February 6, 2016

Want to Shoot a Bullet Time Action Shot? Grab an iPhone & a String

Bullet time sequences are awesome -- The Matrix taught us that. But unless you have dozens of GoPros or DSLRs handy, you're going to have to get creative with how you pull one off.

We've seen lots of DIY bullet time rigs -- some that use some pretty interesting materials, like a GoPro and a ceiling fan. But pro skier Nicolas Vuignier has come up with a pretty cool way of capturing slo-mo bullet time shots by simply twirling an iPhone around on a string.

Okay, these shots aren't technically bullet time, since that would require capturing each frame from different angles and then stitching them together in post. However, if you're able to spin your iPhone (or I imagine you could also use a GoPro or other action cam -- or smartphone) fast enough, the illusion will be pretty much the same.

This technique seems like it'd be relatively simple to pull off, but Vuignier says that it took him about 2 years of "tinkering and tweaking" to get this rig to work just right. And unfortunately this video doesn't show exactly how he managed to fasten his iPhone to the string -- which is probably the most important part of being able to do this -- but he's planning on uploading a video tutorial to his YouTube channel for those who are interested in trying his technique themselves. So stay tuned!      

Your Comment

11 Comments

Cool!
Great creative thinking :-)

Freezing time bullet time can actually be more boring than this kind of slowmo-bullet time.

February 6, 2016 at 6:45PM, Edited February 6, 6:45PM

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WalterBrokx
Director, DOP, Writer, Editor, Producer
7456

Now somebody grab a rope and a Phantom.

February 6, 2016 at 7:26PM

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Manny Villanueva
Cinematographer
81

I'd love to try this with my GoPro. Awesome Idea

February 6, 2016 at 10:42PM

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David Prokopchuk
Photographer / Film Maker
88

Yup

February 7, 2016 at 2:07AM, Edited February 7, 2:09AM

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I used to swing my toy planes around like this as a kid.

Ima gonna guess he's got the camera rigged to some sort of winged device to keep thing pitch/yaw/rotation stable and it all has a nice solid adjustable weight to maintain a useful equilibrium.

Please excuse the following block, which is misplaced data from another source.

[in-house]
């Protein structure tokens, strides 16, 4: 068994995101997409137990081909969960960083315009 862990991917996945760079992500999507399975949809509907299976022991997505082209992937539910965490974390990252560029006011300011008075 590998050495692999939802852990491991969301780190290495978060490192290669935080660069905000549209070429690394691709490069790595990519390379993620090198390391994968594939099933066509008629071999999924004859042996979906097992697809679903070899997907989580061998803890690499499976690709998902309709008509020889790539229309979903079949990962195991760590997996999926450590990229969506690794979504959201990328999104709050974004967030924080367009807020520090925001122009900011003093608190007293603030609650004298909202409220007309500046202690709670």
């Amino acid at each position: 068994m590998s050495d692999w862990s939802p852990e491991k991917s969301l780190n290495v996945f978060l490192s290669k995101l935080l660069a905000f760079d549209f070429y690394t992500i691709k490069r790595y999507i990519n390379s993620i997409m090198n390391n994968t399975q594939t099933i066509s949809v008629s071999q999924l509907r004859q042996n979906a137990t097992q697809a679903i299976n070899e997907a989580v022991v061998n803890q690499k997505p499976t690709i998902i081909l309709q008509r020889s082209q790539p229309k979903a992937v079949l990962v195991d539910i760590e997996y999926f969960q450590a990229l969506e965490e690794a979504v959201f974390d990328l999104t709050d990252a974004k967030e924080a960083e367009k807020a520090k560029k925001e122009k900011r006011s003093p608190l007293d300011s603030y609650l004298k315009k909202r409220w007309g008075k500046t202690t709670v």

The thing is, the shadow doesn't betray such, so... Maybe I'm wrong!

February 7, 2016 at 2:09AM

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There's multiple strings, if you look closely, you can see all of them. Guessing it was attached to each corner of the phone, so that at full tension, it stays pointed toward the center.

February 7, 2016 at 11:22AM, Edited February 7, 11:22AM

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Pat Heine
Camera Op/Grip/Adventurer
212

multiple strings would not be enough..the phone would rotate on its axis anyway.

He should have winglets or a "tail" to stabilize it and keep it from spinning and pointing to the same direction.

he said he will post a "making of"..let's hope it shows the trick.

February 7, 2016 at 2:32PM

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Matt
155

There appear to be two strings. A second string running to a counterweight about 60 degrees away from the iPhone would be useful to stabilize the iPhone from rotating freely on the end of its string. It's a great idea.

February 9, 2016 at 2:26PM

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Jeremy
Director of Photography
29

This is awesome. Will have to try it out.

February 8, 2016 at 1:03AM, Edited February 8, 1:03AM

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Genuis!!!!!!

February 8, 2016 at 2:07PM

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Keith Kim
Photographer
1277

Thanks for sharing, great article.

February 9, 2016 at 11:15PM

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